Buckle up for FSMA
The threat of getting a ticket isn’t the only reason I take my safety seriously; I wore a seatbelt long before the advent of primary seatbelt laws. That’s why I often feel frustrated with the proliferation of laws designed to protect me from myself, like “Click it or Ticket.”
Likewise, I’m certain you have been taking the safety of your ethanol plant’s distillers’ grains seriously long before Congress started talking about the Food Safety Modernization Act (FSMA). Your commitment to produce safe and nutritious animal feed products, regardless of what the government prescribes as a consequence for doing otherwise, is part of why your ethanol plant is still in the business of selling them.
Despite that reality, you’re soon going to be spending substantial time and money proving it to the Food and Drug Administration (FDA).
FSMA is like a marriage arranged by Congress that weds the regulatory oversight of the FDA to the ongoing operations of your ethanol plant. It gives them expansive authority over the entire supply chain of animal feed and feed ingredients, including your ethanol plant’s production of distillers’ grains. And because of it you are about to become well acquainted with another agency of government oversight and its brand of formal food safety.
These regulations will prohibit manufacturing, processing, packing, or holding animal feed for sale at a facility not using Current Good Manufacturing Practices (cGMP) for Food for Animals, and Hazard Analysis and Risk-Based Preventive Controls (HARPC) for Food for Animals.
You will implement process controls requiring testing and preventive controls requiring capital modification, commit to ongoing employee training, and create paperwork to tie it all together.
The document trail will be as important as the substance of the rules themselves. In fact, any animal feed ingredients produced will be rendered adulterated and unfit for consumption unless documentation demonstrates the proper use of cGMPs and HARPC.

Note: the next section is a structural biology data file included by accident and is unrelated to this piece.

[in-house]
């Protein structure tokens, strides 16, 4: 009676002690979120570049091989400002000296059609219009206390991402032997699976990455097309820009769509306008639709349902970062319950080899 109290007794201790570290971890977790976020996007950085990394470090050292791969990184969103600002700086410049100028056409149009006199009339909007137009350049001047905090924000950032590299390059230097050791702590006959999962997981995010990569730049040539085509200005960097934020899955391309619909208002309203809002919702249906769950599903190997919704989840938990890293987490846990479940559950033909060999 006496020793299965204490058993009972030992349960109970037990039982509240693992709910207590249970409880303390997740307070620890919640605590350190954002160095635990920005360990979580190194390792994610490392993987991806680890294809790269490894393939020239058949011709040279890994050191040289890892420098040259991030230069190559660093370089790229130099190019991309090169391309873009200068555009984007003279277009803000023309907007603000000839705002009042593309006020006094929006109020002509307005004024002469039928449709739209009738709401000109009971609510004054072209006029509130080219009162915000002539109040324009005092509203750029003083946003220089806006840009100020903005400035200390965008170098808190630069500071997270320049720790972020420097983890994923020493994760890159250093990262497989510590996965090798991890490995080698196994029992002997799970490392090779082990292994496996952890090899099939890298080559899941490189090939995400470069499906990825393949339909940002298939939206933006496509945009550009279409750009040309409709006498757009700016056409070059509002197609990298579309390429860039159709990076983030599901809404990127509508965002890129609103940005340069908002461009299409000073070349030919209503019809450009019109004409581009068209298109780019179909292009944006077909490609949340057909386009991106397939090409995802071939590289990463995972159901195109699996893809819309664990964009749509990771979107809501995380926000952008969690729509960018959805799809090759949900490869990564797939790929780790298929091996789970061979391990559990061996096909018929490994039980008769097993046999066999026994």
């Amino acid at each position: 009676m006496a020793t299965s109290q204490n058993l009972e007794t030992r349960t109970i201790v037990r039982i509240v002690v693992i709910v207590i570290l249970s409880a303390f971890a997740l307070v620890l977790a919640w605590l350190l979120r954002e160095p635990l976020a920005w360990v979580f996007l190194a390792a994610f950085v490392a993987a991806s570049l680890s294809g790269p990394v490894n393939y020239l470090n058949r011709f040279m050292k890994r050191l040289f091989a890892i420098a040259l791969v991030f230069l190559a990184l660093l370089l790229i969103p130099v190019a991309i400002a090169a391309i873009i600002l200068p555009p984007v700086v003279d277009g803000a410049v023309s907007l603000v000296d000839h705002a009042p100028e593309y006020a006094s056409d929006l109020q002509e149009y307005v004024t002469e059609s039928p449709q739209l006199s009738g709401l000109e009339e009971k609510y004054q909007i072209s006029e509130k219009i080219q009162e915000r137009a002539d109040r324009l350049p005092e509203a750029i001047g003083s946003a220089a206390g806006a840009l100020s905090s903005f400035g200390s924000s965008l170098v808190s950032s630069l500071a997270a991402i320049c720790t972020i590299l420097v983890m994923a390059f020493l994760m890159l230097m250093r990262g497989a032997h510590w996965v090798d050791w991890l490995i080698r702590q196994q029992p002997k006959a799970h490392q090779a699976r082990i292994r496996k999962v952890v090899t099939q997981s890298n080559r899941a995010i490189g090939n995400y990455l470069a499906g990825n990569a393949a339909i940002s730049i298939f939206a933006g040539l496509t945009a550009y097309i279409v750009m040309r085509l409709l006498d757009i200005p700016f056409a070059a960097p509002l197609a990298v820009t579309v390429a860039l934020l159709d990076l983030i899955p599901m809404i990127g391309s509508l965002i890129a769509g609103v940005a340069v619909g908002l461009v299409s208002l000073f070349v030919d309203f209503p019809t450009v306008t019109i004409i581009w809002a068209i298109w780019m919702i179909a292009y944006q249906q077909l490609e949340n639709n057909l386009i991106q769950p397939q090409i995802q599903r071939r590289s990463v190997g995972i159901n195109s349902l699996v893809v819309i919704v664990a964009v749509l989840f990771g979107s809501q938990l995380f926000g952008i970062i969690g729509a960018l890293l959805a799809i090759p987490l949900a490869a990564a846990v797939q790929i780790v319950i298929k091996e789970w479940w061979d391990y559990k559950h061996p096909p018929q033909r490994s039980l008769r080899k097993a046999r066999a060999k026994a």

So while your plant’s existing practices might already incorporate a majority of these forthcoming expectations, demonstrating compliance involves documenting, formalizing, and institutionalizing the processes required by the FDA under FSMA. This requires your facility to develop and implement a Written Food Safety Program.
Bureaucratizing measures you already take, or altering those processes to reflect the desires of the FDA, can be a frustrating burden. So it may be tempting to search for workarounds and loopholes, to help you avoid FSMA’s grasp in the short run. However, in the long run it will be advantageous to leverage this period for implementing updated manufacturing practices and new preventive controls now.
FSMA is an imperfect solution to a problem that doesn’t particularly plague the ethanol industry to begin with. But you can’t afford to ignore the impact significant regulatory changes will have on your margins and your operations when as much as a quarter of an ethanol plant’s revenue comes from co-product sales, including distillers’ grains.
Proactive management of this new relationship with the FDA is essential to minimize the cost and burden of the transition.
FSMA is an opportunity to renew your existing commitment to producing safe and nutritious animal feed products. You already take safety seriously (that’s part of why you’re still in business). So why not do everything you can to bring FSMA to your plant on your own terms and in your own way? That way, you’re fully compliant and ready before the FDA’s final rollout of government auditors (who will charge you $221 per hour per inspector during a re-inspection).
You can use the pressure of FSMA to find ways to improve existing practices, and focus on evaluating absent or overlooked internal controls you might not have previously identified. Take the time to work through issues now. Familiarize yourself with FSMA today. Assess your internal resources and capabilities tomorrow. Assign key staff next week. Determine your overall approach to compliance before the pressure builds to have your comprehensive written food safety plan correctly documented, formalized, and implemented.
FSMA Assistance Available
If time, resources, or expertise are holding you back from “getting buckled up for FSMA,” the team of Certified Public Accountants and consultants at Christianson and Associates is positioned to help you make a successful transition into FSMA-Readiness and FSMA-Compliance.
This article was also published in Ethanol Today.